Twenty five Indian generic drug makers got a little over 200 approvals from the US Food and Drug Administration in 2009, half a dozen more than the number approved in 2008.
This increase is despite the decreased growth of drug sales in the US - the world's largest market - which has seen a tightening of regulations and aggressive competition. Dr Reddy's Laboratories got the highest number (32) of tentative and final approvals in 2009, ahead of Aurobindo (26), Wockhardt (23), Sun Pharma (18) and Zydus Cadila (18), according to the latest data on the FDA website.
"Indian companies have realised that it is difficult to survive in the US market with a few products and, therefore, it is necessary to have a large basket of products. Established players like Ranbaxy or Reddy's are now concentrating on niche and specialised products, than trying to sell all products going off-patent," said Ajit Mahadevan, partner - health science practice, Ernst and Young.
A recent McKinsey & Company study said the global pharma market is about $773 billion, of which the US accounts for 38 per cent. This latter share is expected to decrease to 34 per cent by 2013, when drug sales will reach $987 billion. A BCC Research report estimates the global market for generic drugs was worth $84 billion in 2009, of which the US accounted for 42 per cent.
For the past few years, Indian companies have been accounting for 35-40 per cent of the total of abbreviated new drug applications with the FDA. Typically, regulatory approval is given by the FDA in about 12-18 months from the date of filing of the ANDA.
Aurobindo had the largest number of approvals (32) in 2008, followed by Sun Pharma (23), Dr Reddy's (22), Wockhardt (21), Zydus Cadila (14) and Sun Pharma's US subsidiary, Caraco (13). Now facing regulatory hurdles in the US, no approvals came for Caraco in 2009.
Ranbaxy Laboratories, which pioneered the challenge of patents of innovators in the US during the early 2000s, got 14 approvals, five more than the previous year.
Drugs like Merck's Fosamax, Johnson & Johnson's Topamax, GlaxoSmithKline's Advair and Lamictal, Wyeth's Effexor XR, Astella's heart disease injection, Adenoscan; Roche's kidney transplantation drug, Cellcept; GlaxoSmithKline's blockbuster epilepsy drug, Keppra, and Wyeth's heartburn drug, Protonix, had lost patent protection in the past two years.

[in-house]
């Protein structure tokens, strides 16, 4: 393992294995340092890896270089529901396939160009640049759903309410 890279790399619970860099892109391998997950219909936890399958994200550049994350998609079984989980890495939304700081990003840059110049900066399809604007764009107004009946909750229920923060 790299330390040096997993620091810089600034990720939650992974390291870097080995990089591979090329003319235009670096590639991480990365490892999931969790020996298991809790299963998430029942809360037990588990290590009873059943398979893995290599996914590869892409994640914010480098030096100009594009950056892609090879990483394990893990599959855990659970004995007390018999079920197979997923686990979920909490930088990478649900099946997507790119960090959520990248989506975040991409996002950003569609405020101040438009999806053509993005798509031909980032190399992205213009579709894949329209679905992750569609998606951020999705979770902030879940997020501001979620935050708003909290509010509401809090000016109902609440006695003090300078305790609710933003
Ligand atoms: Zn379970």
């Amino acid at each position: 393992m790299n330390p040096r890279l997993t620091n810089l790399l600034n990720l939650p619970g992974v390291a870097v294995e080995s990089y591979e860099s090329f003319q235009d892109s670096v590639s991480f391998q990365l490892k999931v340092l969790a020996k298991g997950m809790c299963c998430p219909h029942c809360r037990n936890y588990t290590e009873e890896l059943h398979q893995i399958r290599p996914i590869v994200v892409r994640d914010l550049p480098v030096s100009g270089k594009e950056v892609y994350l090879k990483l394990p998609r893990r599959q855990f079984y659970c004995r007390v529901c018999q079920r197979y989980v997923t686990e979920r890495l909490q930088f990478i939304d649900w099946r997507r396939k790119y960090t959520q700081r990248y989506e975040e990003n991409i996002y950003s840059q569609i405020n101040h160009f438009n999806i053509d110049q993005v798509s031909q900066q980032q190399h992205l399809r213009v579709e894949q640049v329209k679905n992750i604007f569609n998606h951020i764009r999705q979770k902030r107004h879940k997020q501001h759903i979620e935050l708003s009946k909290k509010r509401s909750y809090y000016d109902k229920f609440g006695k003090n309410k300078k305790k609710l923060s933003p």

The final approvals in 2009 were mainly for generic versions of GlaxoSmithKline's Imitrex and Lamitcal, Johnson and Johnson's Topamax and Risperdal, King Pharma's Altace, Abbot's Depakote. At least half a dozen Indian companies got approvals for each of these drugs.
Mahadevan noted that while Indian companies are trying to focus on high-growth emerging markets, they continue to target the US, despite competition and regulatory hurdles. The US generic drug market is expected to grow by 9.2 per cent during 2011 to 2012, less than the expected 12-15 per cent growth in emerging markets like India.
Recent entrants into the US market like Natco Pharma, Marksons, Alkem, Hetero, Macleods, Strides Arcolab, Ipca and FDC also got one to five approvals each in 2009, more or less similar to last year.
Mylan's Indian subsidiary, Matrix, Orchid, Unichem, Lupin and Cipla got 5-10 approvals in 2009. Alembic, which did not get any approval in 2008, got six approvals last year. Glenmark Generics doubled its approvals to 13 in 2009, from six in the previous year. Claris Life (4) and Emcure (1), which had approvals in 2008, did not get any in 2009.
Analysts said the increasing number of approvals in the US are mainly due to increasing patent expirations and more FDA-approved manufacturing plants coming up in India.
"The filings with the FDA will be more in the coming years, as more drugs are going off-patent," said Ranjit Kapadia, vice-president with HDFC Securities. Between 2008 and 2015, around $300 billion worth of prescription drugs will go off-patent, according to McKinsey. The year 2008 witnessed $20 billion of drugs going off-patent and it was $14 billion in 2009. About $35 billion drugs will go off-patent this year and $52 billion in 2011.